Last summer, Netflix had us all on the edge of our seats watching the first season of Orange Is the New Black (OITNB). The show is filled with drama and comedy that the main character, Piper Chapman, experiences during her adventures in a women’s federal prison. The season ended on a MAJOR cliffhanger, leaving us fervent and speechless, but excited for season two.
While OITNB is entertaining, it does downplay a major issue that occurs not only in female correctional facilities, but in male correctional facilities as well: sexual coercion.
What is Sexual Coercion?
Sexual coercion is described as the experience of being pressured or forced into unwanted sexual contact by the use of violence, threats, harassment and other tactics. Such behavior is often compared to sexual assault, including rape. Although research studies vary, rates of sexual victimization in prison may be as high as 41% of prison inmates. The frequency of the behavior may depend on different factors such as the characteristics of the correctional facility and the inmate population.
Who are Victims of Sexual Coercion?
Characteristics of male and female victims of sexual coercion differ by facility, but one study, conducted by researchers at the University of South Dakota, found that the largest category of victims were whites who identified as heterosexual, with only about 16% of female victims and 5% of males identifying as homosexual. In the same study, the majority of males (91%) and females (51%) were victimized by male perpetrators in their worst-case incident. More than half of these incidents for both genders involved multiple perpetrators (typically two to five). It’s important to remember that sexual coercion is not purely oral, anal, or vaginal intercourse, but also may involve forceful, unwanted fondling of genitals and breasts.
Another study on sexual coercion focused on women in Midwestern prisons. Research participants reported that male staff members would typically corner a female inmate and forcefully fondle her. Female staff members would also use similar strategies to victimize women, using their position of authority to bribe, blackmail, and force inmates into sexual contact.
Location and Tactics
Sexual coercion is most likely to occur in the inmate’s own cell, as well as other places such as the shower, kitchen, another inmate’s cell, yard area, or in a closet or stairwell. While perpetrators generally use more than one tactic when attempting to coerce an individual into sexual activities, the most common pressure tactic reported is persuasion. Other tactics used include threats to withdraw love, bribery, and blackmail.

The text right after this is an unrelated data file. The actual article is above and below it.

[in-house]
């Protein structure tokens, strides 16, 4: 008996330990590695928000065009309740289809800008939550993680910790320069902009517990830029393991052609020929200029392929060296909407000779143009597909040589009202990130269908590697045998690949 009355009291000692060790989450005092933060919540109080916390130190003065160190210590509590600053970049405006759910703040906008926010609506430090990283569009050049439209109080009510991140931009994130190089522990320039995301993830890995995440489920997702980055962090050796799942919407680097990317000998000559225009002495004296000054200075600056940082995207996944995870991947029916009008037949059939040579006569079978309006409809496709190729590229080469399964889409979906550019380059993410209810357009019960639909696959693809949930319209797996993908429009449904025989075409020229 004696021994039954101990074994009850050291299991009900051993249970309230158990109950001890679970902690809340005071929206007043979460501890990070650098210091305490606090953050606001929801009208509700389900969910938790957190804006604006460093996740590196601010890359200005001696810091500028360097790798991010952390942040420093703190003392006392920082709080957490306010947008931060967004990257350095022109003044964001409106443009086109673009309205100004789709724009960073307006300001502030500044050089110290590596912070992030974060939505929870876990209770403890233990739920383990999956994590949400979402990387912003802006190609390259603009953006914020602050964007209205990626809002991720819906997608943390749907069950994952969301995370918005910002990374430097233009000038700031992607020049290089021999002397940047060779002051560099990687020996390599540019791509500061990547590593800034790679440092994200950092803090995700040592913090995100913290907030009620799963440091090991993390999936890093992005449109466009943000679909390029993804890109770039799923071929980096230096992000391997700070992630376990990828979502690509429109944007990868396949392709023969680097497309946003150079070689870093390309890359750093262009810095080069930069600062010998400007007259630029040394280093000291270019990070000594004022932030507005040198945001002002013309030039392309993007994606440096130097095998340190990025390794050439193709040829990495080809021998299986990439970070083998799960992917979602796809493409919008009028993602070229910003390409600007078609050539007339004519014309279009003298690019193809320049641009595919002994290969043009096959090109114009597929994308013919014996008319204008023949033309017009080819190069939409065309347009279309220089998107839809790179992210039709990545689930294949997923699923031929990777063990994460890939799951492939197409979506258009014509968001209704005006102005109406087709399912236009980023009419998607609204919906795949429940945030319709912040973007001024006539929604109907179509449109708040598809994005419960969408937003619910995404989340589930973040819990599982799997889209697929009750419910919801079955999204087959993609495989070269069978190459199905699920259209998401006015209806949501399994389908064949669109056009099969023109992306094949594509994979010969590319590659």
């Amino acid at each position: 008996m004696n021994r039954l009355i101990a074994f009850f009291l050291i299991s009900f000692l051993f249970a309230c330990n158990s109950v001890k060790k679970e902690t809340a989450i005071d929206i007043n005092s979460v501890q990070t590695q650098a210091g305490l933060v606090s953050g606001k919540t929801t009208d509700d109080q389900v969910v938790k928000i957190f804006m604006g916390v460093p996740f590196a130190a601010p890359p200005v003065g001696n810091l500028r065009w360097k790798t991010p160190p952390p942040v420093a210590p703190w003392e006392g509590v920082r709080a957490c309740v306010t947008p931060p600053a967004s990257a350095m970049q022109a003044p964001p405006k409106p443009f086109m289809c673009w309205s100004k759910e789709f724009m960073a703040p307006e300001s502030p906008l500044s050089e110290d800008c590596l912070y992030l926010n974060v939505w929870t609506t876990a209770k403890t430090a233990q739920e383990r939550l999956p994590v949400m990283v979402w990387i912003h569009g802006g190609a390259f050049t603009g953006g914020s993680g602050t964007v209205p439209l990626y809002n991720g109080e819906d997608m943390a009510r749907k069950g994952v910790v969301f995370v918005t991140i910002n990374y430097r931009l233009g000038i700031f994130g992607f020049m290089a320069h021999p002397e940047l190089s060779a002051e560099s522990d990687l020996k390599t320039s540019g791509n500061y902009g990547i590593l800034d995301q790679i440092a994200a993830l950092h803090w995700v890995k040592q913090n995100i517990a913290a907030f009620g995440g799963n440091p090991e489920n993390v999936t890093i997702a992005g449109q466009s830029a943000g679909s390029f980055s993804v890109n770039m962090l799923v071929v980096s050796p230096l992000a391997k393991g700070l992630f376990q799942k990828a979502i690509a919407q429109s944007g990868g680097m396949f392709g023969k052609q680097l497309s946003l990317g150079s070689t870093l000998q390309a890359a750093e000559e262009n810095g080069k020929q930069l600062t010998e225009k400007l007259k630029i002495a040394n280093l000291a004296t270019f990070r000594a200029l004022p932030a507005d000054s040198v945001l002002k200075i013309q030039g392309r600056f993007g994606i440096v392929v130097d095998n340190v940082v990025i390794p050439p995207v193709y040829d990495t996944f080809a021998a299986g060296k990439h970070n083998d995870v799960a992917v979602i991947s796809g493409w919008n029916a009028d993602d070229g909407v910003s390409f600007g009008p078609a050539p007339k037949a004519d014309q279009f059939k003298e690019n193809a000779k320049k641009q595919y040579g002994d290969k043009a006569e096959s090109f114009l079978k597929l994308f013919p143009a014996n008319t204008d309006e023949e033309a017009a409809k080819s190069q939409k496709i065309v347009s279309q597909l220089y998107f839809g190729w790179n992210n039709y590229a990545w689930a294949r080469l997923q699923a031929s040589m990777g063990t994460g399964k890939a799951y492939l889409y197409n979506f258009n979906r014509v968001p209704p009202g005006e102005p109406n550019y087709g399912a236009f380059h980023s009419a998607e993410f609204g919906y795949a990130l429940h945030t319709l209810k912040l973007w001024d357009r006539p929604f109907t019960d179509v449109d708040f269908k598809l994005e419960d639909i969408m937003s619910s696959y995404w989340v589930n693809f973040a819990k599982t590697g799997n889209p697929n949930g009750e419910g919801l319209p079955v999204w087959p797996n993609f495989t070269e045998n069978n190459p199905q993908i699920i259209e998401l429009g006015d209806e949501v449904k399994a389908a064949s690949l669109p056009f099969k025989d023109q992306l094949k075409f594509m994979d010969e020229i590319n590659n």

Effects of Sexual Coercion
Researchers have found that women who had been sexually coerced displayed strong negative reactions such as nervousness around people, fear that it would happen again, and depression. Women reported that they would build hatred toward their assailant(s) and have even attempted suicide. Both men and women victims reported discomfort with being physically close to others, feelings of distrust towards people, and symptoms of post-traumatic stress disorder (PTSD), such as flashbacks of the incident and bad dreams. More men than women were concerned with their sex-role reputation and fear of catching AIDS.
While the entertainment industry thrives off of real life situations that occur in correctional facilities, it is important for society to understand the seriousness of issues like sexual coercion and the negative effects it has on inmates. Individuals who are sexually assaulted may suffer both short-term and long-term physical and psychological trauma. Prevention training programs for staff should be considered to recognize areas where sexual coercion is likely to occur in the facility as well as increase the awareness and knowledge of this type of behavior and report when any fellow staff members engage in any type of sexual coercion tactic or behavior.
These training programs should also be targeted to the inmate population, educating them about sexual coercion and encouraging them to report any incidences that may occur.
Kayla Hsu is a second year MPH student at Indiana University. Her research interests includes health behaviors, sexual health, health promotion and disease prevention.